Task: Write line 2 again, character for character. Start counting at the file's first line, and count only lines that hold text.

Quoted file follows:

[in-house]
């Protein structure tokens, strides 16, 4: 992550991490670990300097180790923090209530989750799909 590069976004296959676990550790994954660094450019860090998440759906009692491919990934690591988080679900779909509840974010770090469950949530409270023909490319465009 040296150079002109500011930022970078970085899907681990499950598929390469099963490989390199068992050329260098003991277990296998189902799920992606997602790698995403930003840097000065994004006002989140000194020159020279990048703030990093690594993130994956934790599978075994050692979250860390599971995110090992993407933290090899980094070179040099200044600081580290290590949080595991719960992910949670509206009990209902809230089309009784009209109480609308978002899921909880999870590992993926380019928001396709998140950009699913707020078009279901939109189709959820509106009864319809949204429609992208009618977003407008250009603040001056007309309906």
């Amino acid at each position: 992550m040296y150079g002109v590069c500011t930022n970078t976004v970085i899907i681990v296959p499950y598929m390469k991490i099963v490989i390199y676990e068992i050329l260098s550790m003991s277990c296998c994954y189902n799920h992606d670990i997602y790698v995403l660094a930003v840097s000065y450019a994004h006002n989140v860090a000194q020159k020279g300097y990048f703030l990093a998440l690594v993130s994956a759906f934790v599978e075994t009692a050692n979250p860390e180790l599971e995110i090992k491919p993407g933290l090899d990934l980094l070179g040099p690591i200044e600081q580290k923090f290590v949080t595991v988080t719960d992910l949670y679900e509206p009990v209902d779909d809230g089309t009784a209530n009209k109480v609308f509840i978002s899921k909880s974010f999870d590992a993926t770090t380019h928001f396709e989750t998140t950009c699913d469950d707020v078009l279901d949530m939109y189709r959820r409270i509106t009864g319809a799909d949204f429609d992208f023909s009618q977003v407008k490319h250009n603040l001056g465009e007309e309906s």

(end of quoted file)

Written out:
């Protein structure tokens, strides 16, 4: 992550991490670990300097180790923090209530989750799909 590069976004296959676990550790994954660094450019860090998440759906009692491919990934690591988080679900779909509840974010770090469950949530409270023909490319465009 040296150079002109500011930022970078970085899907681990499950598929390469099963490989390199068992050329260098003991277990296998189902799920992606997602790698995403930003840097000065994004006002989140000194020159020279990048703030990093690594993130994956934790599978075994050692979250860390599971995110090992993407933290090899980094070179040099200044600081580290290590949080595991719960992910949670509206009990209902809230089309009784009209109480609308978002899921909880999870590992993926380019928001396709998140950009699913707020078009279901939109189709959820509106009864319809949204429609992208009618977003407008250009603040001056007309309906």